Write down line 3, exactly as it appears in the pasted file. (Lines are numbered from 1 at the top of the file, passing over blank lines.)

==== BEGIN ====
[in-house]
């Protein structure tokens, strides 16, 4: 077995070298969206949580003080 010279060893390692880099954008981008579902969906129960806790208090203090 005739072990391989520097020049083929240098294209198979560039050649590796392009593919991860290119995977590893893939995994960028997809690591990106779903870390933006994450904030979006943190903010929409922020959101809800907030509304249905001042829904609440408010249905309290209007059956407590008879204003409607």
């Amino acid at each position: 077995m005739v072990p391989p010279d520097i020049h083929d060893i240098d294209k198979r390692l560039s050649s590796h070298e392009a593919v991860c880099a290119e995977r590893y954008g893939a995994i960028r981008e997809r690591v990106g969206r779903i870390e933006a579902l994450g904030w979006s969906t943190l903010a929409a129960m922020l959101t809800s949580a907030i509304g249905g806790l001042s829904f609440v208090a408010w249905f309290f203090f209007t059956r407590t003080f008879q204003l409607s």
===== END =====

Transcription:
């Amino acid at each position: 077995m005739v072990p391989p010279d520097i020049h083929d060893i240098d294209k198979r390692l560039s050649s590796h070298e392009a593919v991860c880099a290119e995977r590893y954008g893939a995994i960028r981008e997809r690591v990106g969206r779903i870390e933006a579902l994450g904030w979006s969906t943190l903010a929409a129960m922020l959101t809800s949580a907030i509304g249905g806790l001042s829904f609440v208090a408010w249905f309290f203090f209007t059956r407590t003080f008879q204003l409607s």